Cristero War: Mexico History, Causes & Effects
Cristero War: Armed conflicts between the Mexican State and Catholics.
Cristero Rebellion or La Cristiada (Spanish)
|Date||1926 – 1929|
|Belligerents||Government vs. Cristero Army|
What was the Cristero War?
The Cristero war or Cristero Rebellion were a series of armed conflicts, which occurred in Mexico between 1926 and 1929, in which the Mexican State and the Catholics faced each other, due to the harsh prohibitions and policies imposed on the church.
The following parties participated in the Cristero war:
- Mexican Government: Made up of the Mexican national army and secular militias, together with the support of the United States.
- Cristero Army: Composed mainly of peasants who defended freedom of worship, Protestants and some members of the Catholic Church under the slogan “Long live Christ the King!“
The Cristero war was unleashed when the Mexican government of Plutarco Elías Calles put the Calles law into effect in July 1926, which limited religious worship and imposed harsh prohibitions on the Catholic Church.
Faced with the oppression exercised by governments to suppress religious worship, a civil mobilization was formed that defended the right to freedom of worship, called “the Cristeros.”
Initially, the conflict tried to be suppressed by means of meetings of signatures and protests. However, by not obtaining answers, it turned into an armed, bloody and cruel conflict, which ended on June 21, 1929, when an agreement was reached between both parties.
Causes and Effects of the Cristero War (La Cristiada)
Causes of the Cristero Rebellion
The main causes of the Cristero war were the following:
- The privileges obtained by the church, under the mandate of Porfirio Díaz, until 1911.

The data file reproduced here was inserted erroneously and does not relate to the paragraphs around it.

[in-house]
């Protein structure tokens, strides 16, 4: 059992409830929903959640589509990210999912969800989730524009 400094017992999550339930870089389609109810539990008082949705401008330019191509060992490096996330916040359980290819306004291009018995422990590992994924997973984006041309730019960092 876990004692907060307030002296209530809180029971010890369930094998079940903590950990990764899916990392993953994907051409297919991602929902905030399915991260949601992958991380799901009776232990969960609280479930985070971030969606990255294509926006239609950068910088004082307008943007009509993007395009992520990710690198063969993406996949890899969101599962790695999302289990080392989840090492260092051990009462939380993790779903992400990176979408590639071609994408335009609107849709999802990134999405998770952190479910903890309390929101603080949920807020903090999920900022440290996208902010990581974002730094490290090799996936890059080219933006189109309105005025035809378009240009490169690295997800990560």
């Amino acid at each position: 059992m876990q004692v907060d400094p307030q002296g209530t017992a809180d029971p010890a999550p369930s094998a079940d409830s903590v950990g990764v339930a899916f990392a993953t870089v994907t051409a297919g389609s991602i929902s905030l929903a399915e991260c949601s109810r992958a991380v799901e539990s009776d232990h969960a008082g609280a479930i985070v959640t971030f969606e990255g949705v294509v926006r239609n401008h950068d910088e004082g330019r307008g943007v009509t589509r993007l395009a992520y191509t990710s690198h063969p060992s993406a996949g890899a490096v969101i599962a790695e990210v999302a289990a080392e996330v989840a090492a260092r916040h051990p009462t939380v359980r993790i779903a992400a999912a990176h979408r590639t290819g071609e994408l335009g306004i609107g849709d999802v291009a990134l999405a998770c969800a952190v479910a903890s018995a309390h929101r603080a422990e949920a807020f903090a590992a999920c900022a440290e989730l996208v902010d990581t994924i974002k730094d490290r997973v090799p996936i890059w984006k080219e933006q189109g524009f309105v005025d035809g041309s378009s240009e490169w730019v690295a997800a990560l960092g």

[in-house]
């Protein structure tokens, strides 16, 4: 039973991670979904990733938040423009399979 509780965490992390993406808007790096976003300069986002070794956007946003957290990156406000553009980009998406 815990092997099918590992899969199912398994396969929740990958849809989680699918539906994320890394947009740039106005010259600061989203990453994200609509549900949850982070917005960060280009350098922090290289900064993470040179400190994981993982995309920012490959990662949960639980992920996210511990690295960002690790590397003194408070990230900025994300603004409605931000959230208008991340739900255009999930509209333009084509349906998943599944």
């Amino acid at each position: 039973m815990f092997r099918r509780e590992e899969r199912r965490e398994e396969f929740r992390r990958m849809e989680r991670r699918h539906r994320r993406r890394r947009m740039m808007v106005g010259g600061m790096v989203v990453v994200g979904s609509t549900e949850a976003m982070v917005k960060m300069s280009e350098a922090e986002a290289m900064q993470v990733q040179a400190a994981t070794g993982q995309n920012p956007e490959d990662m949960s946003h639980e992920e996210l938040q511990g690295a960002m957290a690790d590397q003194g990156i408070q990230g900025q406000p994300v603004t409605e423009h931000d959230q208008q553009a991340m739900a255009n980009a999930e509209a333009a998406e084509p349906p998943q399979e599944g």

- The 1917 Constitution, which limited religious worship to 5 articles: demanded secular education in schools, prohibited worship outside churches, restricted civil rights to members of the clergy and, among other measures, expropriated the material assets of the community. church.
- The Calles Act of 1926, which prohibited the church from participating in politics and education, did not allow foreign priests, and imposed costly fines for violating this law.
- The peaceful measures of the church, such as demonstrations without violence and a meeting of signatures against the said law, were ignored.
Consequences of the Cristero War
The consequences of the Cristero war were the following:
- Catholic religious services resumed. Although the Calles law remained, it was not enforced by the government.
- A great migratory movement towards the United States due to the war situation and the subsequent financial crisis in Mexico.
- Sinarquismo was created, a social, Catholic and fascist movement, which actively participated in various Mexican political parties and later merged with the National Action Party.
- The loss of more than 250 thousand lives between combatants and civilians.
Key Personnel of the Cristero War
The protagonists of the Cristero war were the following:
- Francisco Plutarco Elías Calles (1877-1945): Elected president of Mexico on December 1, 1924. During his legislative term, he created the Calles law that originated the war.
- Emilio Cándido Portes Gil (1890-1978): Interim president from 1928 to 1930, who restarted the peace agreements and ended the war with the Cristeros.
- Álvaro Obregón Salido (1880-1928): Military man and president of Mexico between 1920 and 1924, who began with the national peace negotiations.
- Francisco Orozco y Jiménez (1864-1936): Archbishop of Guadalajara during the Cristero War, designated as the leader of the Cristeros, despite the fact that he did not endorse the use of violence to defend religious interests.
- Enrique Nicolás José Gorostieta Velarde (1890-1929): Mexican military, hired to lead the Cristeros, who fought at the front in various battles and whose work was fundamental to the cause. He died before the signing of the peace treaties and the end of the war.
End of the Cristero War
The Cristero War came to an end in 1929, after the arrival to the government of Emilio Portes Gil in 1928, and the beginning of a series of negotiations, under the strong influence of the United States and the Holy See.
A general amnesty was agreed for all the rebels, achieving that only 14,000 of the 50,000 combatants laid down their weapons, but peace was still missing. The model of coexistence and constant negotiation was slowly able to achieve this, although Cristero factions continued to carry out violent actions in subsequent governments.